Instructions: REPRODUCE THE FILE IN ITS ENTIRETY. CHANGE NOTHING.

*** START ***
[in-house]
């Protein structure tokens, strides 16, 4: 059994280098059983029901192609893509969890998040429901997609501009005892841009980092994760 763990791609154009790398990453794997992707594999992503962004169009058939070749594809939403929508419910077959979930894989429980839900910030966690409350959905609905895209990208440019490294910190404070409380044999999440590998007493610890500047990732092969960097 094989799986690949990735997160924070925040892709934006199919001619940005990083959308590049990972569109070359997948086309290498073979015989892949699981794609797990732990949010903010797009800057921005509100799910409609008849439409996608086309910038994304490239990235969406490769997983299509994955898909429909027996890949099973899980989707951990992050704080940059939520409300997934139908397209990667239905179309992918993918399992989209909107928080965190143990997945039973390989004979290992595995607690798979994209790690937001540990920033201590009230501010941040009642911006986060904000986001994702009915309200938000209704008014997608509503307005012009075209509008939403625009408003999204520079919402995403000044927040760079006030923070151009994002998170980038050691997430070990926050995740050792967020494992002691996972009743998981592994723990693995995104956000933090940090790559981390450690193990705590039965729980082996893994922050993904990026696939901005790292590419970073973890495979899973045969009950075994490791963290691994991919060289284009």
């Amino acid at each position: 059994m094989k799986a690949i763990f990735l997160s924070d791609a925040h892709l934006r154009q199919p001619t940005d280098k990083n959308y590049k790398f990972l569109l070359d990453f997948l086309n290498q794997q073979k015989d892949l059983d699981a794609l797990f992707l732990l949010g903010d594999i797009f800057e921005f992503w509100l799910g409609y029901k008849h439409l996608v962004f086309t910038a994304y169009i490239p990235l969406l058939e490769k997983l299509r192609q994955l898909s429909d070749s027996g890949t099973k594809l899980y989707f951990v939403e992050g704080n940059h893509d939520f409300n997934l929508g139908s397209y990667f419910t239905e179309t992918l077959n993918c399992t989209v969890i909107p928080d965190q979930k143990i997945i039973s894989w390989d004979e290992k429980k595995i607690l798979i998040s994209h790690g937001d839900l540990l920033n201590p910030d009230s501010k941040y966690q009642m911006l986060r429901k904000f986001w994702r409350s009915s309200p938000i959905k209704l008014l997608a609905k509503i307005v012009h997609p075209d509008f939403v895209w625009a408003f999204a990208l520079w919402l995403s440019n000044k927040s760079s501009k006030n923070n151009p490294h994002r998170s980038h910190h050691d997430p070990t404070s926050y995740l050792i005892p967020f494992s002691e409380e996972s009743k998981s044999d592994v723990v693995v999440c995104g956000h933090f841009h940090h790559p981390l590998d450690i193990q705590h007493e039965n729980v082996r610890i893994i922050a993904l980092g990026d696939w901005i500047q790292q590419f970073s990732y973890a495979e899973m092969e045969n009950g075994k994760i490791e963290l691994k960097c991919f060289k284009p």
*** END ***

[in-house]
């Protein structure tokens, strides 16, 4: 059994280098059983029901192609893509969890998040429901997609501009005892841009980092994760 763990791609154009790398990453794997992707594999992503962004169009058939070749594809939403929508419910077959979930894989429980839900910030966690409350959905609905895209990208440019490294910190404070409380044999999440590998007493610890500047990732092969960097 094989799986690949990735997160924070925040892709934006199919001619940005990083959308590049990972569109070359997948086309290498073979015989892949699981794609797990732990949010903010797009800057921005509100799910409609008849439409996608086309910038994304490239990235969406490769997983299509994955898909429909027996890949099973899980989707951990992050704080940059939520409300997934139908397209990667239905179309992918993918399992989209909107928080965190143990997945039973390989004979290992595995607690798979994209790690937001540990920033201590009230501010941040009642911006986060904000986001994702009915309200938000209704008014997608509503307005012009075209509008939403625009408003999204520079919402995403000044927040760079006030923070151009994002998170980038050691997430070990926050995740050792967020494992002691996972009743998981592994723990693995995104956000933090940090790559981390450690193990705590039965729980082996893994922050993904990026696939901005790292590419970073973890495979899973045969009950075994490791963290691994991919060289284009």
């Amino acid at each position: 059994m094989k799986a690949i763990f990735l997160s924070d791609a925040h892709l934006r154009q199919p001619t940005d280098k990083n959308y590049k790398f990972l569109l070359d990453f997948l086309n290498q794997q073979k015989d892949l059983d699981a794609l797990f992707l732990l949010g903010d594999i797009f800057e921005f992503w509100l799910g409609y029901k008849h439409l996608v962004f086309t910038a994304y169009i490239p990235l969406l058939e490769k997983l299509r192609q994955l898909s429909d070749s027996g890949t099973k594809l899980y989707f951990v939403e992050g704080n940059h893509d939520f409300n997934l929508g139908s397209y990667f419910t239905e179309t992918l077959n993918c399992t989209v969890i909107p928080d965190q979930k143990i997945i039973s894989w390989d004979e290992k429980k595995i607690l798979i998040s994209h790690g937001d839900l540990l920033n201590p910030d009230s501010k941040y966690q009642m911006l986060r429901k904000f986001w994702r409350s009915s309200p938000i959905k209704l008014l997608a609905k509503i307005v012009h997609p075209d509008f939403v895209w625009a408003f999204a990208l520079w919402l995403s440019n000044k927040s760079s501009k006030n923070n151009p490294h994002r998170s980038h910190h050691d997430p070990t404070s926050y995740l050792i005892p967020f494992s002691e409380e996972s009743k998981s044999d592994v723990v693995v999440c995104g956000h933090f841009h940090h790559p981390l590998d450690i193990q705590h007493e039965n729980v082996r610890i893994i922050a993904l980092g990026d696939w901005i500047q790292q590419f970073s990732y973890a495979e899973m092969e045969n009950g075994k994760i490791e963290l691994k960097c991919f060289k284009p």